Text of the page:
Plural Nouns EDITED
Masculine Plural Nouns EDITED
Feminine Plural Nouns
Praise & Disparagement
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Verb moods that exist in Arabic are:
(To see definitions for verb moods you may click here)
All these are moods only of the Imperfective verbs. This means that they can be expressed in both the present and the future tenses. Perfective verbs, on other hand, do not take more than one single mood. This is why they are "built" words.
The unique mood of the perfective verbs is not really identified in Arabic grammar; I myself believe that all perfective verbs are built in the subjunctive mood, but this really does not matter since there is no other mood that these verbs can take. Thus there is only mood in the past tense.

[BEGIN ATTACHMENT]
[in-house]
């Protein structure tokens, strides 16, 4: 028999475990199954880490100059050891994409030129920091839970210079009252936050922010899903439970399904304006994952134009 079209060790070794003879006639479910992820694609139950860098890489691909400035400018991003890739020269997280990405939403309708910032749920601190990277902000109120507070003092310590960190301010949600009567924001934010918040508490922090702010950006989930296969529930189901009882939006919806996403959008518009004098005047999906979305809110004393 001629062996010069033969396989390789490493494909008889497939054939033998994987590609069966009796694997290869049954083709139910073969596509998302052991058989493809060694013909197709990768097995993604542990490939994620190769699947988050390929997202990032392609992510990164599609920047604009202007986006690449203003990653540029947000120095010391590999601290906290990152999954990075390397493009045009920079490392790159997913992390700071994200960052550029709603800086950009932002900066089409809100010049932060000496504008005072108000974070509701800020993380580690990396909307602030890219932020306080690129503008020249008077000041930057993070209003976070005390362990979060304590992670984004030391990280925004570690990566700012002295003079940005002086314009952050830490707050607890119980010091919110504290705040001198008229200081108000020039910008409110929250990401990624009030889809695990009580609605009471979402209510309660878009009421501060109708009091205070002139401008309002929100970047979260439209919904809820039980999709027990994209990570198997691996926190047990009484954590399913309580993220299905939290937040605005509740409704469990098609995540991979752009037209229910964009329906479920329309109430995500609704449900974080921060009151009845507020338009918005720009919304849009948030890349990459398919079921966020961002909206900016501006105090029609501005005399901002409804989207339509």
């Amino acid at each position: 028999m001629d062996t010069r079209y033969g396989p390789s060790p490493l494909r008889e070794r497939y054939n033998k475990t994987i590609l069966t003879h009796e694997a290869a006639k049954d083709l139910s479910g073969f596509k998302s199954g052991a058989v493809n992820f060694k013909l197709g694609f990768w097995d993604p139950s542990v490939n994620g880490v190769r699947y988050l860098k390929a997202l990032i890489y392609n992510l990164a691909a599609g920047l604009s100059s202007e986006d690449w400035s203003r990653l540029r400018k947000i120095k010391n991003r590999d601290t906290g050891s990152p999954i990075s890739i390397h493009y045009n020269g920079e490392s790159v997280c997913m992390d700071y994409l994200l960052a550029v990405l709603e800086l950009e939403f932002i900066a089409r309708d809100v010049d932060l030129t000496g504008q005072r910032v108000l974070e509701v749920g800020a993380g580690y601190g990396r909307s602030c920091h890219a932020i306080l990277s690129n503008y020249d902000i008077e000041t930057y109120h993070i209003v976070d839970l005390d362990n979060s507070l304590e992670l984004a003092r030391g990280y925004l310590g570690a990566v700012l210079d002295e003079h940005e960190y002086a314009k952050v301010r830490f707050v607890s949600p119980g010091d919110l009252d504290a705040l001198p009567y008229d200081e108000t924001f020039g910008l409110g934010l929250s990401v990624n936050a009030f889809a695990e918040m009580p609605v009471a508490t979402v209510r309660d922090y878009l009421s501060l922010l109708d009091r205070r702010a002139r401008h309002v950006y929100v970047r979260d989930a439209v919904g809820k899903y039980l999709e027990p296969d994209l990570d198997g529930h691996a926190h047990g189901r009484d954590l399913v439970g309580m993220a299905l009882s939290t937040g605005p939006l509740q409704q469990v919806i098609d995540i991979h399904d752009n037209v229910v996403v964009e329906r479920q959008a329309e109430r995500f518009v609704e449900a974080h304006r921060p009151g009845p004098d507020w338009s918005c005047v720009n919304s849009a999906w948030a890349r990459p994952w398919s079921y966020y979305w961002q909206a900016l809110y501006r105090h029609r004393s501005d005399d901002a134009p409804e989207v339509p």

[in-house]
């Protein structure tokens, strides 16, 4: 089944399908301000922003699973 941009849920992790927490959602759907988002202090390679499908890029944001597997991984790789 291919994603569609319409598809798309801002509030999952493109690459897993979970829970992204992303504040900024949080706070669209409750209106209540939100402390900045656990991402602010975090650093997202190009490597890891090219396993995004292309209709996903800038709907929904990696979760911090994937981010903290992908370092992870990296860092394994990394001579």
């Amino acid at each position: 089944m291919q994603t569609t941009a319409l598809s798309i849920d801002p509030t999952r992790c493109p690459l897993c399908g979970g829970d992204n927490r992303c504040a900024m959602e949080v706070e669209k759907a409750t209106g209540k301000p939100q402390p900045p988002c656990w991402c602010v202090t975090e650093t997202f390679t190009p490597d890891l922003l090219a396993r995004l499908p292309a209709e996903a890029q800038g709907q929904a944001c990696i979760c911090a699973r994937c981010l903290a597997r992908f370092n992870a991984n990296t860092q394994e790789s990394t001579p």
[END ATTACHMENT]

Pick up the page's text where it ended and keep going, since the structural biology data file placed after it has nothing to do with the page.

The first three moods are obtained by altering the pink declensions (the mood signs) of the indicative verbs. These are the verbs that we've been dealing with so far.
The energetic mood is not considered a mood in Arabic grammar. It is obtained by attaching a particle that is called " noon of emphasis " نُوْنُ التَوْكِيْدِ to the end of the imperfective structure.
The imperative mood will take a wholly different structure from the regular imperfective one. This is why these verbs are considered a third, separate, category from the perfective and the imperfective in Arabic grammar.
The indicative الْمَرْفُوْعُ is turned into the subjunctive الْمَنْصُوْبُ by changing the mood-signs at the end of the verb.
The differences between the subjunctive and indicative imperfective verbs were that we changed the indicative -u to -a , and the noon ن was deleted. The plural feminine marker, as we mentioned before, is not mood inflected.